We are assuming that 'unknown' above was born in Co. Kerry because his two sons (that we know of) were born in Kerry, although we do not know exactly where. There is a possibility the Devines may have come from the Dingle area, due to a connection with the Husseys, another family being researched. Family lore has it that our Hussey family, a member of which married a granddaughter of 'unknown', emigrated to London from Dingle in the 19th century, but all the evidence points to the Husseys having come from Casteisland, Co. Kerry. The Devines and Husseys are the only branches of my husband's family tree, that we know of, that originate in Co. Kerry, so could the Dingle connection, if one does exist, have come from the Devine rather than the Hussey family?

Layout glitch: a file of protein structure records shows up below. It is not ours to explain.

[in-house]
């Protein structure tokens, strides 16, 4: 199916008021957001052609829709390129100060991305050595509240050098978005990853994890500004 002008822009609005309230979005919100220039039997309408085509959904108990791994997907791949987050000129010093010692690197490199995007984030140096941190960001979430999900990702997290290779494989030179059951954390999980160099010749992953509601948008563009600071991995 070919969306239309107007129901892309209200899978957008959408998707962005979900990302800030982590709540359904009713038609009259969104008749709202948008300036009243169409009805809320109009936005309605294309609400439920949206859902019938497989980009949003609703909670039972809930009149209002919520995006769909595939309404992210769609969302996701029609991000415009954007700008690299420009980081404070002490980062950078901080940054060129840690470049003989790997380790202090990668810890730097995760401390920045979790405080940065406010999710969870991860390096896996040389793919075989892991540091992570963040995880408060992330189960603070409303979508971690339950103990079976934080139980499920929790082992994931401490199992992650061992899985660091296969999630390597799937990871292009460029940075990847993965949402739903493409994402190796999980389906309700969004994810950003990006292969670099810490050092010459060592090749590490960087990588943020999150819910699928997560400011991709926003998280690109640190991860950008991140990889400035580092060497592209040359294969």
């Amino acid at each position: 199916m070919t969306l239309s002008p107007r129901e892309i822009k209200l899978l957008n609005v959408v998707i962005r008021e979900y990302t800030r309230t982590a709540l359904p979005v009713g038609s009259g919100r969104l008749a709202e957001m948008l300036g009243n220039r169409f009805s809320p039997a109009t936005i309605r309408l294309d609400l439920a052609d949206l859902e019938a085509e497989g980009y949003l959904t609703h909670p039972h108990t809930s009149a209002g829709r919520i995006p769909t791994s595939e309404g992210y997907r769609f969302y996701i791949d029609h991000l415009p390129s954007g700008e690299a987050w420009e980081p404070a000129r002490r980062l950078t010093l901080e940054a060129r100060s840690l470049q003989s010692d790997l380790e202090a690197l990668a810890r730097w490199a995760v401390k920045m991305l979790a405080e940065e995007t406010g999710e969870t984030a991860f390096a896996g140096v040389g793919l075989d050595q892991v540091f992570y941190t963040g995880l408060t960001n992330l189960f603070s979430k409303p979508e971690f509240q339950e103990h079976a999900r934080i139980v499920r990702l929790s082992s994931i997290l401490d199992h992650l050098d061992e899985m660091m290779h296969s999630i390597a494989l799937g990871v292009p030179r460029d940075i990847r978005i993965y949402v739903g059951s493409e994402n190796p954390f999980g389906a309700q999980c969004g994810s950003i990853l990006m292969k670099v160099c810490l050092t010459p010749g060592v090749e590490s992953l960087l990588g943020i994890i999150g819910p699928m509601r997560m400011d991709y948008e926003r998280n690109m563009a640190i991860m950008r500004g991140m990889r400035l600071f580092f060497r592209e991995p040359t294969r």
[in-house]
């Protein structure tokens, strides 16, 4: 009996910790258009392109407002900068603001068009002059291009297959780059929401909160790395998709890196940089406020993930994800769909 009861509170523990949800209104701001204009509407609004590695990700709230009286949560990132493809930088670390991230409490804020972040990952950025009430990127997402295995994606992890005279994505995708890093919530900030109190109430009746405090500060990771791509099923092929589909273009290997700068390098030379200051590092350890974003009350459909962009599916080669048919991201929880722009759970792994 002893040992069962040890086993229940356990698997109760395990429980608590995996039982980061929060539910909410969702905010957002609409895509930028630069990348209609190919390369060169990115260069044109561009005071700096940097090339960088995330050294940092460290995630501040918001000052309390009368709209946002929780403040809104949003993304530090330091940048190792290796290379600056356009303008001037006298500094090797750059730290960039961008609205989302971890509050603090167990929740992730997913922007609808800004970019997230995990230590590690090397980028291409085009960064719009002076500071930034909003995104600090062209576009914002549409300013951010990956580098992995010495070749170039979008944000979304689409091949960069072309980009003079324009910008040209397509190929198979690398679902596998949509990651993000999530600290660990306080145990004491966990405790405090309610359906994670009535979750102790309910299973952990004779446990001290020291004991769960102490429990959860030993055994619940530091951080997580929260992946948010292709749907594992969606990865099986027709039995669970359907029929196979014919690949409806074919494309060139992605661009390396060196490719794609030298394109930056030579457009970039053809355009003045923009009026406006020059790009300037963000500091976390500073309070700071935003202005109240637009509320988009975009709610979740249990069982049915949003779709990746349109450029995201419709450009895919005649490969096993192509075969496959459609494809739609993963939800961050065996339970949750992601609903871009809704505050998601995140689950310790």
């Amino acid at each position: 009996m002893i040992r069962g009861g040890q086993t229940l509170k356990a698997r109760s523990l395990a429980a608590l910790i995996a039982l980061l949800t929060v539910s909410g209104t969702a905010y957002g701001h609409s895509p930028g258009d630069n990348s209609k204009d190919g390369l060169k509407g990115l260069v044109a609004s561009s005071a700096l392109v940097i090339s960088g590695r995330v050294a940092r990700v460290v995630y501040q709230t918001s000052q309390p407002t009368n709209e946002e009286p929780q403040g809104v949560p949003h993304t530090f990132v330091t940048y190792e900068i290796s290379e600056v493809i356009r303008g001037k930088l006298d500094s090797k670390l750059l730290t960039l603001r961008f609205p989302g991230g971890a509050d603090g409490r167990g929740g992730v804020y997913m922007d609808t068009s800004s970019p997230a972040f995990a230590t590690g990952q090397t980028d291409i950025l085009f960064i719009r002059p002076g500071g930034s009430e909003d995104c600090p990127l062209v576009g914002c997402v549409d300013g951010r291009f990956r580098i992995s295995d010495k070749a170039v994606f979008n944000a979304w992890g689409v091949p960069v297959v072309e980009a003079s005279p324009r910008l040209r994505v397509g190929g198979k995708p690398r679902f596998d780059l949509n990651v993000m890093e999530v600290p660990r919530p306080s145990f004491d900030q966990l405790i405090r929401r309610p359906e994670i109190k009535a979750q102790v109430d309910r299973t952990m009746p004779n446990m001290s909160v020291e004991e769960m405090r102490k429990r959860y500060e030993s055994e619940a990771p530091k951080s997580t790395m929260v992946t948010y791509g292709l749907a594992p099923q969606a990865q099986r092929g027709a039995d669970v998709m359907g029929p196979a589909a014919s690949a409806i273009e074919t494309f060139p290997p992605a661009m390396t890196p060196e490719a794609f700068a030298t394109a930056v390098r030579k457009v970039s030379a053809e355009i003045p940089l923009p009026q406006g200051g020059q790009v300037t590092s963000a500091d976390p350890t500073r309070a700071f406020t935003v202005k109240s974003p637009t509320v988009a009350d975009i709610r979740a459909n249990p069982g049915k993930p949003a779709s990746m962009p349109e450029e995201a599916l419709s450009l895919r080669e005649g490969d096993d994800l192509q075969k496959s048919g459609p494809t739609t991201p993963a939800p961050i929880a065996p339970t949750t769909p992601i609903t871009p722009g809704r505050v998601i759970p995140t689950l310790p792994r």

The Devine surname is most common in Ulster, North Leinster and Connaught. The name is derived from the Irish "Ó Daimhín" which was the name of a sept in Co. Fermanagh. Some Devines in the southern part of the country have their origins in the Irish "Ó Dubháin" family whose name comes from the Irish word "dubh" meaning dark or black. Other surnames derived from Ó Dubháin include Devane, Dwane, Duane and Downes. From my own research, the Devine surname does not appear to have been too common in Kerry in the 19th century, with only two occupiers by the name of Devine listed for the whole of the county in Griffith's Valuation (1847-1864); one was a James Devine from Killarney and the other was an Owen Devine from the townland of Balynorig East in the parish of Kilmoyley (north of Tralee). However, a search for Devines in Co. Kerry on the message boards of www.Ancestry.co.uk in October 2006 yielded 52 postings, one quarter of which had a reference to the Dingle peninsula.